We are already hard at work, say the chairmen of bipartisan supercommittee

They have vastly different approaches to the economy, but the new heads of the bipartisan deficit supercommittee are trying to show they can play nice together.

Sen. Patty MurrayPatricia (Patty) Lynn MurrayConservation group says it will only endorse Democrats who support .5T spending plan Support the budget resolution to ensure a critical investment in child care Senate Democrats try to defuse GOP budget drama MORE (D-Wash.), a longtime appropriator who advocates stimulus spending, and Rep. Jeb Hensarling (R-Texas), an anti-tax conservative of the "cut, cap and balance" school, issued a statement Wednesday saying that they are working together to come up with a work schedule and chose a staff for their new group.


In ordinary times, it might not be news that committee heads were working together on logistics, but in the aftermath of the debt ceiling fight that has disgusted the American public with its partisan rancor, the announcement has significance.

Eighty-two percent of Americans disapprove of the way Congress is handling its job, according to a New York Times poll from early August.

On top of that, the supercommittee has only until Nov. 23 to come up with at least $1.2 trillion in deficit cuts, and its members are on track to take the entire month of August off, prompting some criticism.

“In the days since [Senate] Leader [Harry] Reid [D-Nev.] and Speaker [John] BoehnerJohn Andrew BoehnerLobbying world A new kind of hero? Last week's emotional TV may be a sign GOP up in arms over Cheney, Kinzinger MORE [R-Ohio] asked us to undertake this joint responsibility, we have been working together to ensure that the committee we help build is given every opportunity to succeed,” Murray and Hensarling said in their statement.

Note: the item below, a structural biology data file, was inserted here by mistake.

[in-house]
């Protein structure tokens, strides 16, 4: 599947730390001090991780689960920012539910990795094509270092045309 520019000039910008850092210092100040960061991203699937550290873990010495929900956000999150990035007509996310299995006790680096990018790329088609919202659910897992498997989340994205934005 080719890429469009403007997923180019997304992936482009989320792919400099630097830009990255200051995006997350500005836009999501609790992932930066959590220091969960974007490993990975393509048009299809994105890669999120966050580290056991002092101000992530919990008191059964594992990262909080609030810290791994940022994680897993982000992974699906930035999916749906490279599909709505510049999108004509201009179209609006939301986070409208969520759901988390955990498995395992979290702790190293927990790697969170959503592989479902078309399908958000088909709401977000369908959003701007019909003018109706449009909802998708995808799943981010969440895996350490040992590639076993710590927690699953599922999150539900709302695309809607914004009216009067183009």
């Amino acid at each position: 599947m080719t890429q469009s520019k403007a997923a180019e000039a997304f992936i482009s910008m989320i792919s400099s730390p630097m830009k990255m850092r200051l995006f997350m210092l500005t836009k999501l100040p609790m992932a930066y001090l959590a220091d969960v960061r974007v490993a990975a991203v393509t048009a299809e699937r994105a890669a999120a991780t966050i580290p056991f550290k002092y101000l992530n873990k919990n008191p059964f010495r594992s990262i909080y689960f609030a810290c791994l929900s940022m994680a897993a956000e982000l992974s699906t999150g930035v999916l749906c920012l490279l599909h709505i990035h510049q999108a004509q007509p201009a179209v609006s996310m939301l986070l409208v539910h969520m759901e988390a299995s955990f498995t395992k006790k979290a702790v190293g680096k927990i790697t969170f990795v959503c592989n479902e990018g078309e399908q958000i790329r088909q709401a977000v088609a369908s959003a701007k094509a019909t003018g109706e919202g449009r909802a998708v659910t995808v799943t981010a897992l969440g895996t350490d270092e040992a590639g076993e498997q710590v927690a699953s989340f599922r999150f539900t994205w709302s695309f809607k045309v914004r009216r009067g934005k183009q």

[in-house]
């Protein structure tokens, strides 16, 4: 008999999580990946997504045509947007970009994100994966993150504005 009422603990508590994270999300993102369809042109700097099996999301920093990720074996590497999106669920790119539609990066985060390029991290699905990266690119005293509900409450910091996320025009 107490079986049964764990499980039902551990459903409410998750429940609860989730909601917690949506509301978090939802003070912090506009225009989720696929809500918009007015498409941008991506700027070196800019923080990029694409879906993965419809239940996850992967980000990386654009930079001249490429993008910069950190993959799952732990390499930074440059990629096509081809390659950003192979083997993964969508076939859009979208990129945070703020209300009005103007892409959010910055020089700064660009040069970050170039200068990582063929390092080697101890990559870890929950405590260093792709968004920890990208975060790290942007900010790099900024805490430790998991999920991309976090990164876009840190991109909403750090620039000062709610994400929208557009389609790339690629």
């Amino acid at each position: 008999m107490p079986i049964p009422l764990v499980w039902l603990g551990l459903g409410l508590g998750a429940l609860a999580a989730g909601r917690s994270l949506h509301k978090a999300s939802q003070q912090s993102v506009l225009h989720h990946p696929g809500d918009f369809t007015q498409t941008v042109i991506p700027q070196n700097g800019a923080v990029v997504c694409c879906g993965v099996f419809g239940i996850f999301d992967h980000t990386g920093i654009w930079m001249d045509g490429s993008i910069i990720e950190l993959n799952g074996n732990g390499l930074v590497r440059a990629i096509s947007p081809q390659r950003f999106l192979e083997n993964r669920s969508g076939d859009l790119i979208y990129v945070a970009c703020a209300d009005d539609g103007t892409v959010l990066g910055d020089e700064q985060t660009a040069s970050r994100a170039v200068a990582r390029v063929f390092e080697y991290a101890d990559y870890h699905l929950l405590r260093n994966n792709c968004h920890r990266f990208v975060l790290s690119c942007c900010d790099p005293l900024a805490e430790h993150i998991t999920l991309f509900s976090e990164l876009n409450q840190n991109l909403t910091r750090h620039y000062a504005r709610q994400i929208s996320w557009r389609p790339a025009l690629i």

Murray spokesman Eli Zupnick said it has not been decided yet whether the supercommittee will in fact convene before Congress returns after Labor Day.

The co-chairmen say they have been talking to come up with rules to govern the committee’s work, a schedule of meetings and are “exploring how to build a committee staff that will help us achieve success.”

If the supercommittee fails to come up with $1.2 trillion in deficit reduction by Thanksgiving, then automatic cuts to defense and non-defense spending, including Medicare payments, are to be triggered in 2013.

They note that the most of the 12 members are studying deficit-reduction plans produced recently. Panel member Rep. Fred Upton (R-Mich.) said this week he was studying the Bowles-Simpson plan and the work of the Senate Gang of Six.

“We are excited that committee members and staff from both sides of the aisle are eager to engage one another as we begin our work.  We encourage our colleagues to participate in active and useful dialogue across the aisle and among our respective caucuses as we continue to work through this process,” the new co-chairmen said.

President Obama has said he wants the group to go beyond its mandate and find a $4 trillion grand bargain that includes tax increases and stimulus spending. Those hot-button items were not mentioned in the Murray-Hensarling statement.